That statement, of course, isn’t a true reflection of my innermost desires about being independent from money (I have other dreams… being the teacher I’ve been training to be, studying literature more deeply, learning to create beautiful things… ), but it is an accurate statement about my needs at that moment.
I needed a day off. A day to restore order, to create order in our new home.
So that’s what I’ve been doing this week. And my, it feels nice.
Hello, again, world!
(AND…Next week, I begin twelve intense weeks student teaching in an elementary Structured Learning Classroom. I’m anxious and excited!)
Well, hello Internets!
Since last I typed a post, we’ve had a whirlwind of activity in our world.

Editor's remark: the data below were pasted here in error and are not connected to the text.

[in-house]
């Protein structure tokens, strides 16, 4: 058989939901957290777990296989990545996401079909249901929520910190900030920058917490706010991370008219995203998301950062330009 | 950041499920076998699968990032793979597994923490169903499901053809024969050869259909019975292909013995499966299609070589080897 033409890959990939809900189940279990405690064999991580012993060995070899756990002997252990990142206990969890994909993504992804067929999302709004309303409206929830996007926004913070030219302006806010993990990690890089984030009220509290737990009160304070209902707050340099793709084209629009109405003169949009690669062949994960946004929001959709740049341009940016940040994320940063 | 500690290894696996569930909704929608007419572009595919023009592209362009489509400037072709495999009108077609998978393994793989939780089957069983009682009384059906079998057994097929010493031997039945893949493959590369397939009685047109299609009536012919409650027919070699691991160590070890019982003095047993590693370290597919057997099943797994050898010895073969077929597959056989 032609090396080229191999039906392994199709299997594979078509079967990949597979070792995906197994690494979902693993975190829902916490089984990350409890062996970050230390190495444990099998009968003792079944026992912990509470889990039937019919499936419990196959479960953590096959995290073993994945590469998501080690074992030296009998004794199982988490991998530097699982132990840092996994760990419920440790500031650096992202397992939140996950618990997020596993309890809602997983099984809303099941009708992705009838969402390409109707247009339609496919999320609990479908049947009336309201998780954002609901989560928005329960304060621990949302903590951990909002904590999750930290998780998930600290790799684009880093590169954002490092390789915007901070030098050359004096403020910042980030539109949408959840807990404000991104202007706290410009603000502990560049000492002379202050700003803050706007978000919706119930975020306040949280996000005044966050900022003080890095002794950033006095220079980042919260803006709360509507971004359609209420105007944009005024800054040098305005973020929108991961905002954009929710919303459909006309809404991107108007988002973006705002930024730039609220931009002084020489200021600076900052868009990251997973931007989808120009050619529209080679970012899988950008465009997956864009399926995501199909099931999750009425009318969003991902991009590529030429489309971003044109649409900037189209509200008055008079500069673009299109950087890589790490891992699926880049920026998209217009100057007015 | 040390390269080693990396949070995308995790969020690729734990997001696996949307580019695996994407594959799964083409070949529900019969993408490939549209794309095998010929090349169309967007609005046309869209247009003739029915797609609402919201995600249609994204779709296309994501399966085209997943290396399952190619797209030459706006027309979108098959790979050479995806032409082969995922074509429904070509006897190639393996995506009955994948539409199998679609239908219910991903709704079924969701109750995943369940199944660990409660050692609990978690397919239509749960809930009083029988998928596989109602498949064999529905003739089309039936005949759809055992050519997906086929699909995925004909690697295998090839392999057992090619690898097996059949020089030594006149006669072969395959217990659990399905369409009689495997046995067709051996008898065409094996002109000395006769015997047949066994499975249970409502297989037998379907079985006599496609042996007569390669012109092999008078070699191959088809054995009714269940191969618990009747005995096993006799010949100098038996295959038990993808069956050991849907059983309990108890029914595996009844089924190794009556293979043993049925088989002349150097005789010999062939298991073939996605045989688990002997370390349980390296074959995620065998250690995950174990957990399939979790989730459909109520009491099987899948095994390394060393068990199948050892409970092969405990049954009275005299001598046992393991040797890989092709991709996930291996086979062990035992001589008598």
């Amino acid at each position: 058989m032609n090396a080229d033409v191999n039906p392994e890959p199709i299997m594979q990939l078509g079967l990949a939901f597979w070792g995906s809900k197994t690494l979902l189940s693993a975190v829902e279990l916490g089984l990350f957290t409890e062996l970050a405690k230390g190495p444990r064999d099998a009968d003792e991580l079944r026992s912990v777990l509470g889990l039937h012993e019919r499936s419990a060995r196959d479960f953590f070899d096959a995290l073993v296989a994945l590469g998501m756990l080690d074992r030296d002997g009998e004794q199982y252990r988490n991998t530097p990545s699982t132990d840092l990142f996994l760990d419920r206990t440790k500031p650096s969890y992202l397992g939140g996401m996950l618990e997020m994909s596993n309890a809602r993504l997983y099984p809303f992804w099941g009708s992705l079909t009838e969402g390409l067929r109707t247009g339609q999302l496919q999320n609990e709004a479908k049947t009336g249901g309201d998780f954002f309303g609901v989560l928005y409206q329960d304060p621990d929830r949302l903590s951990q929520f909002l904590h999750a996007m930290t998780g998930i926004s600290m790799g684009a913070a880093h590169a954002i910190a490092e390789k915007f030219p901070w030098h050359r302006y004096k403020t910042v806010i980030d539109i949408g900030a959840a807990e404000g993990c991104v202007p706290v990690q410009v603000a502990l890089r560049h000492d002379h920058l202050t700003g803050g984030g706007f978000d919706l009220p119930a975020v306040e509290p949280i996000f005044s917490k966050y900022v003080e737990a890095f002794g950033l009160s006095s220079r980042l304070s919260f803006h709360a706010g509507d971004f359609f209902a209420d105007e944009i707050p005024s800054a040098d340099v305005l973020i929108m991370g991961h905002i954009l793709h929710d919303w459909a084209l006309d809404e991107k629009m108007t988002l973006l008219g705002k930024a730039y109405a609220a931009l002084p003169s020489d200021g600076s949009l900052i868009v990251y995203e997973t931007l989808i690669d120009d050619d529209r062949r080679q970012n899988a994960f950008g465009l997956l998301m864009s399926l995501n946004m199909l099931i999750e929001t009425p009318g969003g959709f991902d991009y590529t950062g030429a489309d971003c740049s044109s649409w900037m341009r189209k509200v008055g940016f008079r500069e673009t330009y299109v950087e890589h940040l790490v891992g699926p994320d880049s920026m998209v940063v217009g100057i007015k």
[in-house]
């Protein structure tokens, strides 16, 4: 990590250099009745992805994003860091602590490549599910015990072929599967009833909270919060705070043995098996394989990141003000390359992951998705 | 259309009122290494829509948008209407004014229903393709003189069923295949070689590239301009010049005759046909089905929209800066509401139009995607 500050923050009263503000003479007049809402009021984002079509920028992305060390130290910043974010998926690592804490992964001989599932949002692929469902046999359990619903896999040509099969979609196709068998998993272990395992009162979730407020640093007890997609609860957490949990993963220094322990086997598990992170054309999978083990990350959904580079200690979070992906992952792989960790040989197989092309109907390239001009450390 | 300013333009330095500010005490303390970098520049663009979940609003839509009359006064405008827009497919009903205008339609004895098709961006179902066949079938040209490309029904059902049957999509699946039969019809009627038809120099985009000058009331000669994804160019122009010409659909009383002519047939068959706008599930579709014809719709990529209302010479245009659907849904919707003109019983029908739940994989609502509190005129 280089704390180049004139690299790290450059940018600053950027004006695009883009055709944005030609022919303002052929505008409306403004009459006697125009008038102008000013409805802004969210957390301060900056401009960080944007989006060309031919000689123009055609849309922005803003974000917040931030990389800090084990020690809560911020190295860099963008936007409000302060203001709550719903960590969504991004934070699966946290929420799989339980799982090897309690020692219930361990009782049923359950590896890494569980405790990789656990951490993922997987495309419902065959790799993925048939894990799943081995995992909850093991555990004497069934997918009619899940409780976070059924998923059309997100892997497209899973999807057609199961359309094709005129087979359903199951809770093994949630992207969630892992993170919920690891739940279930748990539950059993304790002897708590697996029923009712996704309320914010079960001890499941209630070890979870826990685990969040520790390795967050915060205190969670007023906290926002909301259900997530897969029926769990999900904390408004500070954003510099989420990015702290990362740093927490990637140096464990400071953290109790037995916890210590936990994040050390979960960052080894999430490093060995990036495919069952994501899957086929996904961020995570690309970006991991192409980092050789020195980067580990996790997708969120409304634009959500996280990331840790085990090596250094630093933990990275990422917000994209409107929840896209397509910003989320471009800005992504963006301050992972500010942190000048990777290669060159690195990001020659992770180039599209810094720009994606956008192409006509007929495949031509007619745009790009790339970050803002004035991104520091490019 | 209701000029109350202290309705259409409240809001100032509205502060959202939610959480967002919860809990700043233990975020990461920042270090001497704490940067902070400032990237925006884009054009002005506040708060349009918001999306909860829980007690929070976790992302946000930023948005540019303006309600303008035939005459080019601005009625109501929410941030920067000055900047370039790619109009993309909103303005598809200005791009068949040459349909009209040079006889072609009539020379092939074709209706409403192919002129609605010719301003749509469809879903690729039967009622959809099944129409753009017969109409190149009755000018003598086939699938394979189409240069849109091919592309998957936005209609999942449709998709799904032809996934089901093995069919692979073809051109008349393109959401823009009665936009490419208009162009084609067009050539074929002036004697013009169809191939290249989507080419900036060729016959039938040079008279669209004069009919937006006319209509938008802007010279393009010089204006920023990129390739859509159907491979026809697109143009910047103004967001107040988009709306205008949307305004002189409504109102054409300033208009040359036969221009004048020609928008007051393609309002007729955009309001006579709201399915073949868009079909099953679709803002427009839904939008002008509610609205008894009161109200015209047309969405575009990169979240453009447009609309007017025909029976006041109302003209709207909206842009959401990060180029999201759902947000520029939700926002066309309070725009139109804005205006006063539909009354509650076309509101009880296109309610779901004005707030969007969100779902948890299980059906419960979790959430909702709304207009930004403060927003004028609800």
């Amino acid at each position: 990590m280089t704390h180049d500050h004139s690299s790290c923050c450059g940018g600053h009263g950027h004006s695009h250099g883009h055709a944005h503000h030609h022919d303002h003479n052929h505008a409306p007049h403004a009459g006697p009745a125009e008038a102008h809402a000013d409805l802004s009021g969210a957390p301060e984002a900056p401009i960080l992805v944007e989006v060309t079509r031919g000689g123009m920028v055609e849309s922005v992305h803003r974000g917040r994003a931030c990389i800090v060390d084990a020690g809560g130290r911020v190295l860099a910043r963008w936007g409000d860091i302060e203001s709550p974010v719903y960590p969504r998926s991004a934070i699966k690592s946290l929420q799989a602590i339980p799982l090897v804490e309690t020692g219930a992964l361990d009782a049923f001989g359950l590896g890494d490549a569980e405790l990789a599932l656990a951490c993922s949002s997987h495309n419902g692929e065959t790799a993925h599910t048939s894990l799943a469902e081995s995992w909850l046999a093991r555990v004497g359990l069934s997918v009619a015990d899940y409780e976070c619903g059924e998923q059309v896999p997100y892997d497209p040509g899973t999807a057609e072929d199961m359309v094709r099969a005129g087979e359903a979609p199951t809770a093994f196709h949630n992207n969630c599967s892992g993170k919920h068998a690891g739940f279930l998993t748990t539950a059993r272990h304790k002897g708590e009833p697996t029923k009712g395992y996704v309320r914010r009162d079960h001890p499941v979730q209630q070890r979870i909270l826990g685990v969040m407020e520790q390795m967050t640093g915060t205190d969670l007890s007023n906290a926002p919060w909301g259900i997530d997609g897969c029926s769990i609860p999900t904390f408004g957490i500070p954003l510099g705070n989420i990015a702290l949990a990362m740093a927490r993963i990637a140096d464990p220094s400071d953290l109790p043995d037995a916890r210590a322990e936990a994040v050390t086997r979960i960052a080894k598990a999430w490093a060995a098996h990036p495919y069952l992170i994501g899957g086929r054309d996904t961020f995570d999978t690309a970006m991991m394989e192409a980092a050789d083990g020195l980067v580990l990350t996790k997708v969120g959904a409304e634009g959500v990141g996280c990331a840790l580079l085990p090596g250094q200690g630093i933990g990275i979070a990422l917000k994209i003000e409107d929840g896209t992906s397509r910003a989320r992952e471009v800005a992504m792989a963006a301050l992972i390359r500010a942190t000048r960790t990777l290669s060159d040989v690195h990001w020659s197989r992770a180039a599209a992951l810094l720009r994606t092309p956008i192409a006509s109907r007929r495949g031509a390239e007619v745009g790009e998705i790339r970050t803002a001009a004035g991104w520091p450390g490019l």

I got a part-time job that’s become full-time for a while. And it’s working with kids. And I love it. So far this summer, I’ve: tie-dyed, created paper-mache, made homemade soda and ice cream, taken field trips to children’s theater and a pizza joint, and played uncountable games of “Land and Sea.” It’s a blast.
Also, we’ve been out, visiting family. Loving this as well.
So that’s why I haven’t been at the computer.
Oh, and also this one more small thing:
We bought a house.
After weeks and weeks looking in the breaks between my work schedule, Andy and I were inspired by this little 1925 two bedroom bungalow in a historic “inner-loop” neighborhood (i.e. close to downtown). We are so excited.
We can have a female super hero, but we can’t get past her outfit. So many conversations to have here, so many many things to say. We could even discuss why women in power positions must be over-sexualized. But this blog post is ridiculous fluff that barely grazes the surface of the issue it purports to be discussing. And the comments are equally silly. I’m so disappointed in you, NPR. Shame.